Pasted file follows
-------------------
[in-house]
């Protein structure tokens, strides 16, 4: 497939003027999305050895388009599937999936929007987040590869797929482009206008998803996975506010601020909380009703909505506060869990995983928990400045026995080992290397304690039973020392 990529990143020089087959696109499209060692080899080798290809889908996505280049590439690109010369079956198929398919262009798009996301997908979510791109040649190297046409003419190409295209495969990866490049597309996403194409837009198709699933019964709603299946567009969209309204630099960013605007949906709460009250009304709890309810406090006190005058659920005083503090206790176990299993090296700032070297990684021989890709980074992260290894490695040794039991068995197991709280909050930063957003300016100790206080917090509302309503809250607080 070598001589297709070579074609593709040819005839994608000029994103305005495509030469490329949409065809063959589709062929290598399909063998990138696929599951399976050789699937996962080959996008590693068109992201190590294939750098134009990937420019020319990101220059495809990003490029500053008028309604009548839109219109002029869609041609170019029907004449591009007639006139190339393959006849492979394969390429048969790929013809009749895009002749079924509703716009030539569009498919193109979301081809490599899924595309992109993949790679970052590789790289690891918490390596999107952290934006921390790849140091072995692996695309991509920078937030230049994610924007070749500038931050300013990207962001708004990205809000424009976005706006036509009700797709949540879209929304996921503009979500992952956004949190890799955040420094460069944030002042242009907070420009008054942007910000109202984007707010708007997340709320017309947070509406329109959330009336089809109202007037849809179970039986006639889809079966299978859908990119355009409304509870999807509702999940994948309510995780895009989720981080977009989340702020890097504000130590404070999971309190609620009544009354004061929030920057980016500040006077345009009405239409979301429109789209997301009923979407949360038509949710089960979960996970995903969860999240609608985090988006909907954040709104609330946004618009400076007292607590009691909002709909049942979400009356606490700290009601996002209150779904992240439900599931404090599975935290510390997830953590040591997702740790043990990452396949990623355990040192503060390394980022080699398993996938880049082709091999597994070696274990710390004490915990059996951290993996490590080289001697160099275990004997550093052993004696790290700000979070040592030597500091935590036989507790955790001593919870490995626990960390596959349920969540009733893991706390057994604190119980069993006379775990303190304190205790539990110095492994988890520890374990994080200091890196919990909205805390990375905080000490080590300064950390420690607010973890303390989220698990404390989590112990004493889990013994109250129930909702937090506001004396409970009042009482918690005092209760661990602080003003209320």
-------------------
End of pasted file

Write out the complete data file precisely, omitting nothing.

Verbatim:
[in-house]
């Protein structure tokens, strides 16, 4: 497939003027999305050895388009599937999936929007987040590869797929482009206008998803996975506010601020909380009703909505506060869990995983928990400045026995080992290397304690039973020392 990529990143020089087959696109499209060692080899080798290809889908996505280049590439690109010369079956198929398919262009798009996301997908979510791109040649190297046409003419190409295209495969990866490049597309996403194409837009198709699933019964709603299946567009969209309204630099960013605007949906709460009250009304709890309810406090006190005058659920005083503090206790176990299993090296700032070297990684021989890709980074992260290894490695040794039991068995197991709280909050930063957003300016100790206080917090509302309503809250607080 070598001589297709070579074609593709040819005839994608000029994103305005495509030469490329949409065809063959589709062929290598399909063998990138696929599951399976050789699937996962080959996008590693068109992201190590294939750098134009990937420019020319990101220059495809990003490029500053008028309604009548839109219109002029869609041609170019029907004449591009007639006139190339393959006849492979394969390429048969790929013809009749895009002749079924509703716009030539569009498919193109979301081809490599899924595309992109993949790679970052590789790289690891918490390596999107952290934006921390790849140091072995692996695309991509920078937030230049994610924007070749500038931050300013990207962001708004990205809000424009976005706006036509009700797709949540879209929304996921503009979500992952956004949190890799955040420094460069944030002042242009907070420009008054942007910000109202984007707010708007997340709320017309947070509406329109959330009336089809109202007037849809179970039986006639889809079966299978859908990119355009409304509870999807509702999940994948309510995780895009989720981080977009989340702020890097504000130590404070999971309190609620009544009354004061929030920057980016500040006077345009009405239409979301429109789209997301009923979407949360038509949710089960979960996970995903969860999240609608985090988006909907954040709104609330946004618009400076007292607590009691909002709909049942979400009356606490700290009601996002209150779904992240439900599931404090599975935290510390997830953590040591997702740790043990990452396949990623355990040192503060390394980022080699398993996938880049082709091999597994070696274990710390004490915990059996951290993996490590080289001697160099275990004997550093052993004696790290700000979070040592030597500091935590036989507790955790001593919870490995626990960390596959349920969540009733893991706390057994604190119980069993006379775990303190304190205790539990110095492994988890520890374990994080200091890196919990909205805390990375905080000490080590300064950390420690607010973890303390989220698990404390989590112990004493889990013994109250129930909702937090506001004396409970009042009482918690005092209760661990602080003003209320």